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What is a notary and why do I need one?

You may have seen our FAQs, which attempt to briefly answer these questions, but it is still the most common question we get from clients:

Just what is a notary and why do I need one?

It is perhaps easier for those who come from Roman law countries to know that a notary is the one who deals in documents, and is usually necessary for many things internally – commonly probate, conveyancing and company law, as well as serving as Registrars for births, marriages, deaths, and other events.

In England and Wales, a notary is a legally qualified and regulated professional who makes independent statements to the world at large in relation to cross-border activities. This can include verifying, authenticating and recording deeds, documents and facts.

They are the oldest branch of the legal profession, dating back to Roman times, and have been practised under the authority of the Archbishop of Canterbury since 1553. They are regulated by the Court of Faculties, one of the oldest courts in England, which is presided over by the most senior ecclesiastical judge.

However, unlike in Roman law countries, they are not necessary for internal relations – though a Notary can act for you in probate or conveyancing matters, a will or conveyance properly witnessed by anyone (lawyer or not) may still be considered valid even if prepared by yourself (though it may not have the effects you intend, so a lawyer is always recommended).

It is then almost always the case that you have been asked to see a notary because you have a document that needs to be used abroad.

Notaries in England and Wales can assist you in ensuring that those documents are properly understood by you, mean what you intend them to mean, and are properly executed so that these documents will be accepted by foreign authorities. They undergo at least two years of further training after a qualifying law degree in order to be able to deal with the notarial and conflict of laws aspects of your documents.

Notaries are therefore vital and serve to bridge the gaps left by international law in our increasingly globalised lives.

It is also true that notaries will often be able to get something you require for use abroad done much faster than if you were to rely on a Consulate or other foreign authority present locally (if you even have that option, as Consulates can usually only assist those who also have citizenship of or right to permanent residence in that country).

Notaries in England and Wales are authorised to issue notarial certifications in any languages other than English in which they are sufficiently competent. This means that, having chosen the right notary, you will probably save on translation costs once you submit the document in the foreign jurisdiction directly in their language. More importantly, your notary will be able to understand the instructions you have received from abroad and communicate with your lawyers effectively to ensure your document is prepared and executed correctly.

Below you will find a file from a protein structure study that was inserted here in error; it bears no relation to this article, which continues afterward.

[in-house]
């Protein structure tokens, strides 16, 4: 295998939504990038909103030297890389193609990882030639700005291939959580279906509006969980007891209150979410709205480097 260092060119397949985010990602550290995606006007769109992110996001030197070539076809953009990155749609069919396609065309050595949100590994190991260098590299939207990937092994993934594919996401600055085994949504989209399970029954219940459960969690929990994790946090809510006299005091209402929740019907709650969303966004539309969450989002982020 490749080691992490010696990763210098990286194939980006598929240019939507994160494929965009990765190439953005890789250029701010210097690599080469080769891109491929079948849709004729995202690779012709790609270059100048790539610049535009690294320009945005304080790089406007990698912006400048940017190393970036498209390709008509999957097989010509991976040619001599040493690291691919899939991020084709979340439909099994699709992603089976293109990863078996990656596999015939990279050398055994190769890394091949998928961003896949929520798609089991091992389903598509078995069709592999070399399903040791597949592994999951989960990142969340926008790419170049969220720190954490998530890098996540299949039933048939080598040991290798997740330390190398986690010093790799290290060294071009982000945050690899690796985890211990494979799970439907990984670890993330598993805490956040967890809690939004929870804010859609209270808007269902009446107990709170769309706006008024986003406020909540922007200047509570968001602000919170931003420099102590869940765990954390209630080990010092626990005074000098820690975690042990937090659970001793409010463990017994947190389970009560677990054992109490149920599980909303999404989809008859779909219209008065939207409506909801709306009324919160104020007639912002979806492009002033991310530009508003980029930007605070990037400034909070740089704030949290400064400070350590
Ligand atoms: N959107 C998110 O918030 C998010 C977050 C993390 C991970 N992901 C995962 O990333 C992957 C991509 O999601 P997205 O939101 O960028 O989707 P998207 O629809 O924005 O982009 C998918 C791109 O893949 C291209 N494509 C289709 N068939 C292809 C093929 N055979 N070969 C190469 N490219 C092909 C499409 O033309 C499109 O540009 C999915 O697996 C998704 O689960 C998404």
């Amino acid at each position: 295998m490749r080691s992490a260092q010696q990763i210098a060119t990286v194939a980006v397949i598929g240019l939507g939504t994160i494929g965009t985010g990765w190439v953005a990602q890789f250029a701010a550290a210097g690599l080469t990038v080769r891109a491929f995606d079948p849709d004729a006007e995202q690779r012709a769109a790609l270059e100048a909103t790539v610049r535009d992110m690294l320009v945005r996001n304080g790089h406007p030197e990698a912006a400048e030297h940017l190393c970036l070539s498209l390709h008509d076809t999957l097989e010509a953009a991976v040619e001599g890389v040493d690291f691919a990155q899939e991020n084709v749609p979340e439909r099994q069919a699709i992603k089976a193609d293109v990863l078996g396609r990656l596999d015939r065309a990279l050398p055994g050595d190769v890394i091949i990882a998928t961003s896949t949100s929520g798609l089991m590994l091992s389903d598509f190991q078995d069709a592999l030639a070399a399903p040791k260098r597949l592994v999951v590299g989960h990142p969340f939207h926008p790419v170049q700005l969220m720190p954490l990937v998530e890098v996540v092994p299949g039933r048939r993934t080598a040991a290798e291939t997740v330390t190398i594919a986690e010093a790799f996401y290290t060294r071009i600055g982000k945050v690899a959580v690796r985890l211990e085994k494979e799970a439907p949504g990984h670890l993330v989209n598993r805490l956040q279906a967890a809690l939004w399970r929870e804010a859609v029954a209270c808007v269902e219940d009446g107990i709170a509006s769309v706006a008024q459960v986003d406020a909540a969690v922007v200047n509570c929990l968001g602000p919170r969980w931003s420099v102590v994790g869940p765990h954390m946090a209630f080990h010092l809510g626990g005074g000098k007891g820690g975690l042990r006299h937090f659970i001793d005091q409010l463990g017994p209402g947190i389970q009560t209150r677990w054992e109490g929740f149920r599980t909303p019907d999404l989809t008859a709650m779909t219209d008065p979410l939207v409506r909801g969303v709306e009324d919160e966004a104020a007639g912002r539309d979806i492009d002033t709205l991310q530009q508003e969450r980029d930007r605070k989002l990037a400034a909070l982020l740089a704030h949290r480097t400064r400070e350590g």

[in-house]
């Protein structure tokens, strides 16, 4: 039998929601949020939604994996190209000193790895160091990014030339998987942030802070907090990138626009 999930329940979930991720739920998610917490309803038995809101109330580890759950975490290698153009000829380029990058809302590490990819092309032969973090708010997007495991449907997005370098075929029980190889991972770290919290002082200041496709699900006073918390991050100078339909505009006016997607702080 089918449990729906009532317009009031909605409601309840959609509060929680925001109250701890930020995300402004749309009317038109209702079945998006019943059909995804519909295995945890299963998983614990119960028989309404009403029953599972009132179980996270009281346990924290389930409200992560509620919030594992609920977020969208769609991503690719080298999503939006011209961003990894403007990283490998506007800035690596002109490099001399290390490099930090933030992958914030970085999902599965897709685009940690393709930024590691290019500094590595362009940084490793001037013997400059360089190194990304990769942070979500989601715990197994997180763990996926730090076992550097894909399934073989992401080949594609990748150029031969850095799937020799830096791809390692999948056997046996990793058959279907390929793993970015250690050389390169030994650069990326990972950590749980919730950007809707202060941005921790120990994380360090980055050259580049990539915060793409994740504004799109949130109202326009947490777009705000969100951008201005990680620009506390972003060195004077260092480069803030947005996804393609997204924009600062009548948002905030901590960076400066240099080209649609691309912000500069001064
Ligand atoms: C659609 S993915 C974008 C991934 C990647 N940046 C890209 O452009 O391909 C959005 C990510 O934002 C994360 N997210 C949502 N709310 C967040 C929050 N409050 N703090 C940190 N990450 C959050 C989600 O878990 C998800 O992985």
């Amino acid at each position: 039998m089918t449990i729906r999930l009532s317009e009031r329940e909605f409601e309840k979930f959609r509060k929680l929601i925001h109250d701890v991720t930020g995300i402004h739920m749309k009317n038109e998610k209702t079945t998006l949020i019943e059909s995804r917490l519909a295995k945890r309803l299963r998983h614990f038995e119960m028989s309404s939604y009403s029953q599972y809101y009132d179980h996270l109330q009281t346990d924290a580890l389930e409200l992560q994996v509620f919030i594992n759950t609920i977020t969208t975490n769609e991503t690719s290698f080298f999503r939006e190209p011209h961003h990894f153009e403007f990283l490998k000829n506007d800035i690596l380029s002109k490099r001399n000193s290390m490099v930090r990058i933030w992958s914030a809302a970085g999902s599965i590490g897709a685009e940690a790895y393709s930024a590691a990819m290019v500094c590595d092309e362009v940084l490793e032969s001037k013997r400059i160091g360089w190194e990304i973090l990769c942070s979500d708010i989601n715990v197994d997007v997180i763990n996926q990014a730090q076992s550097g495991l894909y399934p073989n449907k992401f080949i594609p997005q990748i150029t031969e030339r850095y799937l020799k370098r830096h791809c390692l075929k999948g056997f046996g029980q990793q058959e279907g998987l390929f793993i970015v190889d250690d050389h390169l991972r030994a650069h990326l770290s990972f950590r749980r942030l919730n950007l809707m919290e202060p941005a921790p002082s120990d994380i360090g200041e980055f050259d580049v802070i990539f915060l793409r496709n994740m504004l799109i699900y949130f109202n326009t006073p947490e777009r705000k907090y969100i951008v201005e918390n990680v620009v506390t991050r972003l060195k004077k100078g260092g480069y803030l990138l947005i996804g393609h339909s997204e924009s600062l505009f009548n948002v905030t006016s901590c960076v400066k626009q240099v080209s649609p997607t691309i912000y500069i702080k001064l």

While many equate notaries in England and Wales (being non-civil) as common law notaries, not all notaries in common law jurisdictions are the same. The US is a prime example.

Notaries in England and Wales, as stated, are a type of lawyer, both professionally trained and regulated, and retaining their position on the Rolls for life. After completing all the requisites for qualification, as lawyers they continue to have a duty both to their clients and to those who come across any statements they make as notaries. They must comply by their Practice Rules and fulfil conditions yearly to retain a valid practising certificate.

For their legal work they properly charge fees which are directly related to the work they undertake in verifying their statements and the risk of their statements being misinterpreted.

In contrast, in the US a notary is a simply a witness who, after quick training, can exercise such capacity officially throughout US territory for a definite period. As they are not regulated, insured, or legally qualified, they charge very little (if at all) per document; some institutions (like banks) pay for their employees to be so trained and offer these services to their clients for free.

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